Crestfallen, if not actually insulted, the look on Alex Lacazette’s face said it all.
During his post-match ‘flash’ interview, the Arsenal striker was informed the Gunners’ opening goal, in their thrilling fightback from 3-0 down to draw 3-3 at West Ham, had been debited to Hammers midfielder Tomas Soucek as an own goal.
“The first goal is not mine? That’s not nice,” groaned Lacazette. And most sane judges of football groaned with him.
VAR is by no means the only intruder spoiling our enjoyment of elite football. In the Premier League’s ivory towers, there are faceless (and unaccountable) people making decisions which cost players hard-earned goal bonuses.
And Lacazette is just the latest stooge to fall foul of their rush to judgement.
To the naked eye, Arsenal’s first goal at the Taxpayers Stadium was a clean ‘kill’ – a decent cross from Calum Chambers, a slick turn and rasping finish from Lacazette, all nicely done.
One TV replay showed Lacazette’s shot took a nick off Soucek’s boot, in the same way that a batsman might edge an outswinger to the wicketkeeper in a Test match, and the Arsenal forward’s shot might have gone wide without the West Ham player’s inadvertent contribution.
But to take the goal away from Lacazette smacks of jobsworths interfering with a striker’s best endeavours.
And like too many aspects of football in the technological age, the inconsistency drives you mad.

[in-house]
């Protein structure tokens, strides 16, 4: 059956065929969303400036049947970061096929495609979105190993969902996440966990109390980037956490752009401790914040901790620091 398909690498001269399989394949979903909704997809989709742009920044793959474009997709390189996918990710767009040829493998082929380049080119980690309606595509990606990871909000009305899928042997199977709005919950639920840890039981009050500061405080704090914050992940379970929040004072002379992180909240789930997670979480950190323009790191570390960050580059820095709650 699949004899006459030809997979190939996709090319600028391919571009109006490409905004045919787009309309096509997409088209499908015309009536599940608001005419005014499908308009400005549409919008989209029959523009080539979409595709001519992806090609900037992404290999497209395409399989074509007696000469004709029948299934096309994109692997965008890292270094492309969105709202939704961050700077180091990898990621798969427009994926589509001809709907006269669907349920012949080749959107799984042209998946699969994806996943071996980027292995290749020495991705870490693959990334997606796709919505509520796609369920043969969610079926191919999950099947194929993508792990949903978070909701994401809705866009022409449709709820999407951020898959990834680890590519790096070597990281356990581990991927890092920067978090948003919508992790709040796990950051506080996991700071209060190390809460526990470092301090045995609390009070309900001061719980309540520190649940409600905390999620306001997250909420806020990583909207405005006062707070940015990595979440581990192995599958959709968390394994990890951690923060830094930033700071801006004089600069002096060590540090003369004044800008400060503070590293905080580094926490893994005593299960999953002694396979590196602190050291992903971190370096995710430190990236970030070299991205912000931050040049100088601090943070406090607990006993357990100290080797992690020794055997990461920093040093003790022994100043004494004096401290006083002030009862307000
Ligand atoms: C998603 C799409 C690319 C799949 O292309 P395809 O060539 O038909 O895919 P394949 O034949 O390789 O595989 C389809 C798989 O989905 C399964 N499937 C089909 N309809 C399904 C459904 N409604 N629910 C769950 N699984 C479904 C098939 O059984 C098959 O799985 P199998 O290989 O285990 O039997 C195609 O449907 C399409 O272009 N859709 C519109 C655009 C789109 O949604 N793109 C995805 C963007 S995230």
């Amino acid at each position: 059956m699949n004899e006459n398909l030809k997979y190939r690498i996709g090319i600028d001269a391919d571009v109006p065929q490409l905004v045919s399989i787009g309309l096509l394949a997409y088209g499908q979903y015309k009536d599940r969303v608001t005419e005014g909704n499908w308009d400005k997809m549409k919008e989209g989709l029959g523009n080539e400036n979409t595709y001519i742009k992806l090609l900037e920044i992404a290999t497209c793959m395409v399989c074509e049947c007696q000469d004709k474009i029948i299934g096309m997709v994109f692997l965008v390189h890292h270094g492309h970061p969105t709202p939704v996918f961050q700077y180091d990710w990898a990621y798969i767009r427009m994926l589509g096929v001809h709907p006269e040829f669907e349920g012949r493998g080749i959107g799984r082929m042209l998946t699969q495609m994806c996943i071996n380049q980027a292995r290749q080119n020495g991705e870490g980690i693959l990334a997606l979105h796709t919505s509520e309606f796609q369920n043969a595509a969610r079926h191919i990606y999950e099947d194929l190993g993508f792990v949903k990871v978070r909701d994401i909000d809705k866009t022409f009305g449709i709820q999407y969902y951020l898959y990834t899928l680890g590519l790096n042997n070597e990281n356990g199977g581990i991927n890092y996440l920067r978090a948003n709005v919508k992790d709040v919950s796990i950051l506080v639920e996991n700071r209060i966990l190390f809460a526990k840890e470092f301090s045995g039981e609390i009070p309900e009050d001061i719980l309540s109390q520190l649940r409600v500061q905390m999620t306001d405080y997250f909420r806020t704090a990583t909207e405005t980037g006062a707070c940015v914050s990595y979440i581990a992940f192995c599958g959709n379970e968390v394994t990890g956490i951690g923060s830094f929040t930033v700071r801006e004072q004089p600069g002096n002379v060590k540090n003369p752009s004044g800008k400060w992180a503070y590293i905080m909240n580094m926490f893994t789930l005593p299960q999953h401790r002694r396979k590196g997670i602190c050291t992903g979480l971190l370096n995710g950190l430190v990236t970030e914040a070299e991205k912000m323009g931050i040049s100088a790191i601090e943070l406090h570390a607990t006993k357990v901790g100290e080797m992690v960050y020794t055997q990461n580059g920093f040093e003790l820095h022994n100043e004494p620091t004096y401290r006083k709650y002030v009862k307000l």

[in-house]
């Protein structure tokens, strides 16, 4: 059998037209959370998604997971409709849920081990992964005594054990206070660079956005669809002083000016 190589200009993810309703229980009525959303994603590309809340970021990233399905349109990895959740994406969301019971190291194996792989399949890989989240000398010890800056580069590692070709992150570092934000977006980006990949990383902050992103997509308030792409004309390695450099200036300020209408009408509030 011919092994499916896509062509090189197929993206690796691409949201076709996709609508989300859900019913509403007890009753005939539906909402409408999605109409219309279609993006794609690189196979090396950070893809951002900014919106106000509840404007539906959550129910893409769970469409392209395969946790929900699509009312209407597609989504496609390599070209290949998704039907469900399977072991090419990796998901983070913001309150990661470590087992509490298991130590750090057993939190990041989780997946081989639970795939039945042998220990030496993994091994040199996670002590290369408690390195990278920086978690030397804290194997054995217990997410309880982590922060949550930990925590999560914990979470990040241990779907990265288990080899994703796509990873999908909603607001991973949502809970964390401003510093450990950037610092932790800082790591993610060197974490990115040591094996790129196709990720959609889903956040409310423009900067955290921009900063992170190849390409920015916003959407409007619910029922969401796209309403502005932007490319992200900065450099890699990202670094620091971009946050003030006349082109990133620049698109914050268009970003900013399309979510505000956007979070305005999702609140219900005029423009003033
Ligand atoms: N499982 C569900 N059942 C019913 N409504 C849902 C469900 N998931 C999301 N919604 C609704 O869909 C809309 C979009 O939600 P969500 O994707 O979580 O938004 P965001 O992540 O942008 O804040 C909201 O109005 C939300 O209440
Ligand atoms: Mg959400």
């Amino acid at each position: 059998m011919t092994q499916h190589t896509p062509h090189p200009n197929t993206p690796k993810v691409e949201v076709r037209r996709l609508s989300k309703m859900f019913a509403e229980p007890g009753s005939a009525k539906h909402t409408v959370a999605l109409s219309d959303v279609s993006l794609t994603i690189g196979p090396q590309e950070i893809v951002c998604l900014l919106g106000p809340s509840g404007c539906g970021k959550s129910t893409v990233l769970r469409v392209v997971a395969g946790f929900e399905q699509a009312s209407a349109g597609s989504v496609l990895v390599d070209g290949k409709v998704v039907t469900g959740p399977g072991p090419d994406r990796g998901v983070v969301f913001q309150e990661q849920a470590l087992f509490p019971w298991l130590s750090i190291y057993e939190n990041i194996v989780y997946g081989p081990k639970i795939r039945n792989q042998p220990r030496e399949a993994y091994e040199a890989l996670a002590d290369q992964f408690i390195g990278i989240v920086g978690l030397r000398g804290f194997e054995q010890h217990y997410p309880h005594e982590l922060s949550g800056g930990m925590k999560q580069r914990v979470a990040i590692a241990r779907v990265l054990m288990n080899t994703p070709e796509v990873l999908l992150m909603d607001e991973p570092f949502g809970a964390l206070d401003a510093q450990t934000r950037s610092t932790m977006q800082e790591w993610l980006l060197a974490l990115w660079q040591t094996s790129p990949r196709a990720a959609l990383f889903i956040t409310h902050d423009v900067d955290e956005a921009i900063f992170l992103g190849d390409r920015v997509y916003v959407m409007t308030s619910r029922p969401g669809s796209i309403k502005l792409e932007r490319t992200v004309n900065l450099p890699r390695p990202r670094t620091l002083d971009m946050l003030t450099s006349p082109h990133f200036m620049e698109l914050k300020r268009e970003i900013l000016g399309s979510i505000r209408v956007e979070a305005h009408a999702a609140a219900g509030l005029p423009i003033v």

If the last touch – or decisive touch – is paramount in calculating who is credited with scoring, a stray beach ball on the pitch should have been awarded Darren Bent’s famous winner for Sunderland against Liverpool in 2009. Nope, it was Bent’s goal.
Or at England’s World Cup semi-final heartbreak in 1990, should Paul Parker have been debited with an own goal for the freak deflection which flummoxed Three Lions keeper Peter Shilton? Nope, Andreas Brehme, the West German defender who struck the free-kick, took the plaudits.
Anyone going to take Jack Grealish’s goal off him from Aston Villa’s 7-2 thrashing of Liverpool – you know, the one that was going miles wide until it hit Fabinho? Don’t even think about it.
And who’s going to tell Aaron Ramsey to hand the match ball from the first hat-trick of his career, for Arsenal against Everton in 2018, because one of his goals took a telling deflection past Jordan Pickford?
The Premier League accredited goals panel has its place in football, mainly to sort out fatuous and fraudulent claims from deserving goalscorers, but I have been sceptical at best about its even-handedness since the opening day of the 2006-07 season.
On his Everton debut, Andy Johnson was credited with the Toffees’ opening goal in the 2-1 win against newly-promoted Watford at Goodison Park – even though his shot would probably have threatened the corner flag more than the top corner without a ricochet off Lloyd Doyley on its way in.
No problem with that – Doyley would not have wanted the ignominy of a completely blameless own goal on his slate, and good luck to Johnson if he enjoyed his goal bonus.
But in the same game, Watford’s late reply from Damien Francis – goalbound in one corner until Alan Stubbs’ outstretched leg diverted it into the other – went down as an own goal.
Two snapshots, from the same game, with completely different sets of rules applied. And 15 years later, the nonsense is still going on.
Who are these people on the dubious goals panel, or whatever it’s called? Why do they reach their decisions with such indecent haste?
And are they going to have a whip-round for Lacazette to restore the goal bonus they took away from him?